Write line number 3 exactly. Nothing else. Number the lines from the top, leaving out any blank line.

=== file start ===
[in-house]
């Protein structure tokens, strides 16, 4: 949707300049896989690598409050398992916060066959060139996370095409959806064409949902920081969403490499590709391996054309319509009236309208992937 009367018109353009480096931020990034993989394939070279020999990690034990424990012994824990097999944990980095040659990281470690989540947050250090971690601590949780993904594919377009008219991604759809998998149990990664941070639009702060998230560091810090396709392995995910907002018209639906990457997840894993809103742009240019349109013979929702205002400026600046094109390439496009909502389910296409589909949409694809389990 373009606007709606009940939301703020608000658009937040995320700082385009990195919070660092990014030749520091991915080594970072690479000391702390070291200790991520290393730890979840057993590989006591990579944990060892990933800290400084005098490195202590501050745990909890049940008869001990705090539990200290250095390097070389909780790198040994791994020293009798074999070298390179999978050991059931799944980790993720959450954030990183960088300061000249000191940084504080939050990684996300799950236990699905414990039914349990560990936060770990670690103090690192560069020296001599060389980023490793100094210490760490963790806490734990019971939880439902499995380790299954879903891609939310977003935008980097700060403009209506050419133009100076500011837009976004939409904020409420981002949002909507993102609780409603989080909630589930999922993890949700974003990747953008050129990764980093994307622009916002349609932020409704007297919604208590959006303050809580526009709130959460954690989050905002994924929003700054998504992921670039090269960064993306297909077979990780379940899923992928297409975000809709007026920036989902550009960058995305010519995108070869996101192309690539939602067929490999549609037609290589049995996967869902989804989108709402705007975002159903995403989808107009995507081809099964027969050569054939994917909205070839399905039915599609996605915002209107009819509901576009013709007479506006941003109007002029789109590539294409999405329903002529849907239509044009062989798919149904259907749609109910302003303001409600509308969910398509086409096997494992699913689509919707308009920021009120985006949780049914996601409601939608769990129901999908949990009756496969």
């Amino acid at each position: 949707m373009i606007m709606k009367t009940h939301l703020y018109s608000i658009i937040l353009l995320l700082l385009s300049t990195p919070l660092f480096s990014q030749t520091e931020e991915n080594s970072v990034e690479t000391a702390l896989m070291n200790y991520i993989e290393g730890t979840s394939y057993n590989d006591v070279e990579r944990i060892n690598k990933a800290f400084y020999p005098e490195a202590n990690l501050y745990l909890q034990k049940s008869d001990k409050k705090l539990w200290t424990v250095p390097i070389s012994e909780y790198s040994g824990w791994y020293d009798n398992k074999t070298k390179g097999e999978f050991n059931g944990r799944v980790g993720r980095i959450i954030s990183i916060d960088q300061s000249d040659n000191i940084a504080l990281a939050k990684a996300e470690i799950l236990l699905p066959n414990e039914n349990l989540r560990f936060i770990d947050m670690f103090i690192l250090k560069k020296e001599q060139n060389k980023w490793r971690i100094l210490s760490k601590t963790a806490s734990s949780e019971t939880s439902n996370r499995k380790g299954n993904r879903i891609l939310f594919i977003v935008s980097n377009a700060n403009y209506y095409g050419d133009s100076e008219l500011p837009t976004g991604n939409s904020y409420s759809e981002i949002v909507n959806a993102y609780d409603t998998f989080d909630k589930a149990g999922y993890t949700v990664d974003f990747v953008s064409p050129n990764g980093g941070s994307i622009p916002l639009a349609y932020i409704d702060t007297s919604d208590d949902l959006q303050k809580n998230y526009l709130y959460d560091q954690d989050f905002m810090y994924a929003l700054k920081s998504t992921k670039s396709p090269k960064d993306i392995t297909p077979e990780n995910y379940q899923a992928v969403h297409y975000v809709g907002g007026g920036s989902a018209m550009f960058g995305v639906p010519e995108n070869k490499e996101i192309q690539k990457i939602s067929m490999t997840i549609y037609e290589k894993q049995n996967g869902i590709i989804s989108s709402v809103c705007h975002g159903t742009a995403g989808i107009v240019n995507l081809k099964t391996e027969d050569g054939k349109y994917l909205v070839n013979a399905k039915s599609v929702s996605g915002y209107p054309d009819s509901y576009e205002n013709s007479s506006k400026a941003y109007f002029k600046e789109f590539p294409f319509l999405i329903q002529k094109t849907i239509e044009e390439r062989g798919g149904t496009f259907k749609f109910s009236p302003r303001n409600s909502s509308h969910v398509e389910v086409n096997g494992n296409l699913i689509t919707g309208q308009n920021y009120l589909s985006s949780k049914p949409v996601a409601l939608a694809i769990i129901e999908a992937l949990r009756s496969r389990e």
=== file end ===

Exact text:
């Amino acid at each position: 949707m373009i606007m709606k009367t009940h939301l703020y018109s608000i658009i937040l353009l995320l700082l385009s300049t990195p919070l660092f480096s990014q030749t520091e931020e991915n080594s970072v990034e690479t000391a702390l896989m070291n200790y991520i993989e290393g730890t979840s394939y057993n590989d006591v070279e990579r944990i060892n690598k990933a800290f400084y020999p005098e490195a202590n990690l501050y745990l909890q034990k049940s008869d001990k409050k705090l539990w200290t424990v250095p390097i070389s012994e909780y790198s040994g824990w791994y020293d009798n398992k074999t070298k390179g097999e999978f050991n059931g944990r799944v980790g993720r980095i959450i954030s990183i916060d960088q300061s000249d040659n000191i940084a504080l990281a939050k990684a996300e470690i799950l236990l699905p066959n414990e039914n349990l989540r560990f936060i770990d947050m670690f103090i690192l250090k560069k020296e001599q060139n060389k980023w490793r971690i100094l210490s760490k601590t963790a806490s734990s949780e019971t939880s439902n996370r499995k380790g299954n993904r879903i891609l939310f594919i977003v935008s980097n377009a700060n403009y209506y095409g050419d133009s100076e008219l500011p837009t976004g991604n939409s904020y409420s759809e981002i949002v909507n959806a993102y609780d409603t998998f989080d909630k589930a149990g999922y993890t949700v990664d974003f990747v953008s064409p050129n990764g980093g941070s994307i622009p916002l639009a349609y932020i409704d702060t007297s919604d208590d949902l959006q303050k809580n998230y526009l709130y959460d560091q954690d989050f905002m810090y994924a929003l700054k920081s998504t992921k670039s396709p090269k960064d993306i392995t297909p077979e990780n995910y379940q899923a992928v969403h297409y975000v809709g907002g007026g920036s989902a018209m550009f960058g995305v639906p010519e995108n070869k490499e996101i192309q690539k990457i939602s067929m490999t997840i549609y037609e290589k894993q049995n996967g869902i590709i989804s989108s709402v809103c705007h975002g159903t742009a995403g989808i107009v240019n995507l081809k099964t391996e027969d050569g054939k349109y994917l909205v070839n013979a399905k039915s599609v929702s996605g915002y209107p054309d009819s509901y576009e205002n013709s007479s506006k400026a941003y109007f002029k600046e789109f590539p294409f319509l999405i329903q002529k094109t849907i239509e044009e390439r062989g798919g149904t496009f259907k749609f109910s009236p302003r303001n409600s909502s509308h969910v398509e389910v086409n096997g494992n296409l699913i689509t919707g309208q308009n920021y009120l589909s985006s949780k049914p949409v996601a409601l939608a694809i769990i129901e999908a992937l949990r009756s496969r389990e």